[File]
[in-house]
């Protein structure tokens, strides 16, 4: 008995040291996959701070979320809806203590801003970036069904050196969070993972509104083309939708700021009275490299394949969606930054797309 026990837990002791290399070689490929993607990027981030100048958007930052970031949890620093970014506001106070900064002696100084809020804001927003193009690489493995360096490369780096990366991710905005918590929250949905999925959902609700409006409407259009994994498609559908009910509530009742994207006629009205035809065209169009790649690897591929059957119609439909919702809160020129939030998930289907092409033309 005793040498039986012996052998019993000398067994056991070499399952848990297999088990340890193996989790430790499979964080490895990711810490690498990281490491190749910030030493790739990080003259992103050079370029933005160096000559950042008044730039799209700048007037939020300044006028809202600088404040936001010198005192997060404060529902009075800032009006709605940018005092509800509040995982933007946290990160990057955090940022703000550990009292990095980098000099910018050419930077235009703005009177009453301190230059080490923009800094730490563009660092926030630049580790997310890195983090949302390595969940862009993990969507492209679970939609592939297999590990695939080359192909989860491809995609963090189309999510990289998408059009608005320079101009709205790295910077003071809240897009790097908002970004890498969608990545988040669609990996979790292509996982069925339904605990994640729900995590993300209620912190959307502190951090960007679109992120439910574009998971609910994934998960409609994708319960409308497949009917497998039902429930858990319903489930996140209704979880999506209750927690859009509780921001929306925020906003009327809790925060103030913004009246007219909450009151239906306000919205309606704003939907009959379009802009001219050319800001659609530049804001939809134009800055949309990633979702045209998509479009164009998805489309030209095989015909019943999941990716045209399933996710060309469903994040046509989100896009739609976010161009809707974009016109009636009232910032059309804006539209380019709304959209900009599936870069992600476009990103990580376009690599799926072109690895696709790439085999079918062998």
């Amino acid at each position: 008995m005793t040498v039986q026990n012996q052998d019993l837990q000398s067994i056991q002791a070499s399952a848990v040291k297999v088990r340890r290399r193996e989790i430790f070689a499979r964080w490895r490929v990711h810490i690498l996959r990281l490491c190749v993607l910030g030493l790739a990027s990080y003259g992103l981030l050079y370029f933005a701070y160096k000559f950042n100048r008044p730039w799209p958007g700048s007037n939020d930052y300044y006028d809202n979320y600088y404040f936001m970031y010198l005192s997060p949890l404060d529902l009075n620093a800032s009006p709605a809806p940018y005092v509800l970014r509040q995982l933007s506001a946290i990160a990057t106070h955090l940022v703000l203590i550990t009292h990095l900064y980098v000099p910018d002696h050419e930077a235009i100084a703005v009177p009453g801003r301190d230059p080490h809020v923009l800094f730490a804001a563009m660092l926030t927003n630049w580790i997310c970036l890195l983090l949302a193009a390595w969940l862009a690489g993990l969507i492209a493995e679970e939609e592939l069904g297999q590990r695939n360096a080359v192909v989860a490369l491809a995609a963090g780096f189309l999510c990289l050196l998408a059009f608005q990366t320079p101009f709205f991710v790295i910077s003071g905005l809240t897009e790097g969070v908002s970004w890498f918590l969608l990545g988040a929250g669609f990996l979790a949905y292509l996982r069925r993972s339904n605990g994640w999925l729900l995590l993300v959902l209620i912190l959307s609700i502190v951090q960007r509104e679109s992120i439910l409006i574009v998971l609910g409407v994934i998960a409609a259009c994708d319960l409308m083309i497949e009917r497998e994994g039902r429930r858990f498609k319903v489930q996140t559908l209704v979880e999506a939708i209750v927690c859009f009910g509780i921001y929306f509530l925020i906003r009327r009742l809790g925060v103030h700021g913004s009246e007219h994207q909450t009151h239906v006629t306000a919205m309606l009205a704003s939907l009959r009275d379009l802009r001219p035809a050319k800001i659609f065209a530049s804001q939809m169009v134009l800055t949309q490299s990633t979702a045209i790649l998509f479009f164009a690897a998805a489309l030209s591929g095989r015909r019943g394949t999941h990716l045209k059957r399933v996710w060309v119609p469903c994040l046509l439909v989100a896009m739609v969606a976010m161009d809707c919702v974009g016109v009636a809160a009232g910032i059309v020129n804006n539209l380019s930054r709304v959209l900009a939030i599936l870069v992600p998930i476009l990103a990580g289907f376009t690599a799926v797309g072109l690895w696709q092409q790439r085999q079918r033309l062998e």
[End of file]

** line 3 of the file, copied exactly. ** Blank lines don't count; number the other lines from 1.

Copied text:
């Amino acid at each position: 008995m005793t040498v039986q026990n012996q052998d019993l837990q000398s067994i056991q002791a070499s399952a848990v040291k297999v088990r340890r290399r193996e989790i430790f070689a499979r964080w490895r490929v990711h810490i690498l996959r990281l490491c190749v993607l910030g030493l790739a990027s990080y003259g992103l981030l050079y370029f933005a701070y160096k000559f950042n100048r008044p730039w799209p958007g700048s007037n939020d930052y300044y006028d809202n979320y600088y404040f936001m970031y010198l005192s997060p949890l404060d529902l009075n620093a800032s009006p709605a809806p940018y005092v509800l970014r509040q995982l933007s506001a946290i990160a990057t106070h955090l940022v703000l203590i550990t009292h990095l900064y980098v000099p910018d002696h050419e930077a235009i100084a703005v009177p009453g801003r301190d230059p080490h809020v923009l800094f730490a804001a563009m660092l926030t927003n630049w580790i997310c970036l890195l983090l949302a193009a390595w969940l862009a690489g993990l969507i492209a493995e679970e939609e592939l069904g297999q590990r695939n360096a080359v192909v989860a490369l491809a995609a963090g780096f189309l999510c990289l050196l998408a059009f608005q990366t320079p101009f709205f991710v790295i910077s003071g905005l809240t897009e790097g969070v908002s970004w890498f918590l969608l990545g988040a929250g669609f990996l979790a949905y292509l996982r069925r993972s339904n605990g994640w999925l729900l995590l993300v959902l209620i912190l959307s609700i502190v951090q960007r509104e679109s992120i439910l409006i574009v998971l609910g409407v994934i998960a409609a259009c994708d319960l409308m083309i497949e009917r497998e994994g039902r429930r858990f498609k319903v489930q996140t559908l209704v979880e999506a939708i209750v927690c859009f009910g509780i921001y929306f509530l925020i906003r009327r009742l809790g925060v103030h700021g913004s009246e007219h994207q909450t009151h239906v006629t306000a919205m309606l009205a704003s939907l009959r009275d379009l802009r001219p035809a050319k800001i659609f065209a530049s804001q939809m169009v134009l800055t949309q490299s990633t979702a045209i790649l998509f479009f164009a690897a998805a489309l030209s591929g095989r015909r019943g394949t999941h990716l045209k059957r399933v996710w060309v119609p469903c994040l046509l439909v989100a896009m739609v969606a976010m161009d809707c919702v974009g016109v009636a809160a009232g910032i059309v020129n804006n539209l380019s930054r709304v959209l900009a939030i599936l870069v992600p998930i476009l990103a990580g289907f376009t690599a799926v797309g072109l690895w696709q092409q790439r085999q079918r033309l062998e």